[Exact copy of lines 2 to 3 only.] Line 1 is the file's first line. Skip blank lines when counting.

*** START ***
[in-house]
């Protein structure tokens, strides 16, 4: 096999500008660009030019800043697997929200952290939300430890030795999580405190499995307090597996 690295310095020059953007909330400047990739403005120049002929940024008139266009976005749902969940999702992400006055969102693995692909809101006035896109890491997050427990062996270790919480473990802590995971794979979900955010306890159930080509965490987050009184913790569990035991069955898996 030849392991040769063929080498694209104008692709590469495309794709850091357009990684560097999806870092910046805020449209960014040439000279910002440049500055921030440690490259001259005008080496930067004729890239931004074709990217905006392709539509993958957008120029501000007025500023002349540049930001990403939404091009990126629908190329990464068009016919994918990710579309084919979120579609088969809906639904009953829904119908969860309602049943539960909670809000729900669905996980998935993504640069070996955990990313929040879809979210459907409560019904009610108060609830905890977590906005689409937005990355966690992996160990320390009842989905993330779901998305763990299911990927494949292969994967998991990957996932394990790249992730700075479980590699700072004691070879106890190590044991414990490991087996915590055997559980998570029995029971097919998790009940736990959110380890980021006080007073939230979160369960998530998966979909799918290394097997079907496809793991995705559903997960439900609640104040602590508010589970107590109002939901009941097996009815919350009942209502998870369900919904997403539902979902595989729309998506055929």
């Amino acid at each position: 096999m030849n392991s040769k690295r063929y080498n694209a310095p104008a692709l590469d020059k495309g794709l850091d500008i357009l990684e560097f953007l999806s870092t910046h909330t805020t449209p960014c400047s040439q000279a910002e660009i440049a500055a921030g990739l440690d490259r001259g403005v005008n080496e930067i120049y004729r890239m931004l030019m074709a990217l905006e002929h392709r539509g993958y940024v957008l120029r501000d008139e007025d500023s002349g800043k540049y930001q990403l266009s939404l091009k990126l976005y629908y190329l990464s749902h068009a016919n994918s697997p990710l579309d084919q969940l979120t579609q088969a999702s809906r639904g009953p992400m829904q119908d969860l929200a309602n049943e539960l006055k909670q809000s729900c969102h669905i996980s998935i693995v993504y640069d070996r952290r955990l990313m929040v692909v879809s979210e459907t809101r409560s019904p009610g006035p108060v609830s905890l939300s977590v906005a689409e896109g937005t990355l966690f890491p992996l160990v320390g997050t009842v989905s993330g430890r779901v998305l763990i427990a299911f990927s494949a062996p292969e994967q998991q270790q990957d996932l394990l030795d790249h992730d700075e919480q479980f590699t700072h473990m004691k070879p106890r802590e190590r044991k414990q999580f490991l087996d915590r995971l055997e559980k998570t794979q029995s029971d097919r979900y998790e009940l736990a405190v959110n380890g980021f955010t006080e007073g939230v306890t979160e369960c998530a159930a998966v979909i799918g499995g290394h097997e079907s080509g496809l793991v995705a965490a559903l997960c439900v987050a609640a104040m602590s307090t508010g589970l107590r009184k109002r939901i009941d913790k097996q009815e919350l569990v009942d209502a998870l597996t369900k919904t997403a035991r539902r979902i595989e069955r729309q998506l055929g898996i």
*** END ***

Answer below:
């Protein structure tokens, strides 16, 4: 096999500008660009030019800043697997929200952290939300430890030795999580405190499995307090597996 690295310095020059953007909330400047990739403005120049002929940024008139266009976005749902969940999702992400006055969102693995692909809101006035896109890491997050427990062996270790919480473990802590995971794979979900955010306890159930080509965490987050009184913790569990035991069955898996 030849392991040769063929080498694209104008692709590469495309794709850091357009990684560097999806870092910046805020449209960014040439000279910002440049500055921030440690490259001259005008080496930067004729890239931004074709990217905006392709539509993958957008120029501000007025500023002349540049930001990403939404091009990126629908190329990464068009016919994918990710579309084919979120579609088969809906639904009953829904119908969860309602049943539960909670809000729900669905996980998935993504640069070996955990990313929040879809979210459907409560019904009610108060609830905890977590906005689409937005990355966690992996160990320390009842989905993330779901998305763990299911990927494949292969994967998991990957996932394990790249992730700075479980590699700072004691070879106890190590044991414990490991087996915590055997559980998570029995029971097919998790009940736990959110380890980021006080007073939230979160369960998530998966979909799918290394097997079907496809793991995705559903997960439900609640104040602590508010589970107590109002939901009941097996009815919350009942209502998870369900919904997403539902979902595989729309998506055929």
């Amino acid at each position: 096999m030849n392991s040769k690295r063929y080498n694209a310095p104008a692709l590469d020059k495309g794709l850091d500008i357009l990684e560097f953007l999806s870092t910046h909330t805020t449209p960014c400047s040439q000279a910002e660009i440049a500055a921030g990739l440690d490259r001259g403005v005008n080496e930067i120049y004729r890239m931004l030019m074709a990217l905006e002929h392709r539509g993958y940024v957008l120029r501000d008139e007025d500023s002349g800043k540049y930001q990403l266009s939404l091009k990126l976005y629908y190329l990464s749902h068009a016919n994918s697997p990710l579309d084919q969940l979120t579609q088969a999702s809906r639904g009953p992400m829904q119908d969860l929200a309602n049943e539960l006055k909670q809000s729900c969102h669905i996980s998935i693995v993504y640069d070996r952290r955990l990313m929040v692909v879809s979210e459907t809101r409560s019904p009610g006035p108060v609830s905890l939300s977590v906005a689409e896109g937005t990355l966690f890491p992996l160990v320390g997050t009842v989905s993330g430890r779901v998305l763990i427990a299911f990927s494949a062996p292969e994967q998991q270790q990957d996932l394990l030795d790249h992730d700075e919480q479980f590699t700072h473990m004691k070879p106890r802590e190590r044991k414990q999580f490991l087996d915590r995971l055997e559980k998570t794979q029995s029971d097919r979900y998790e009940l736990a405190v959110n380890g980021f955010t006080e007073g939230v306890t979160e369960c998530a159930a998966v979909i799918g499995g290394h097997e079907s080509g496809l793991v995705a965490a559903l997960c439900v987050a609640a104040m602590s307090t508010g589970l107590r009184k109002r939901i009941d913790k097996q009815e919350l569990v009942d209502a998870l597996t369900k919904t997403a035991r539902r979902i595989e069955r729309q998506l055929g898996i």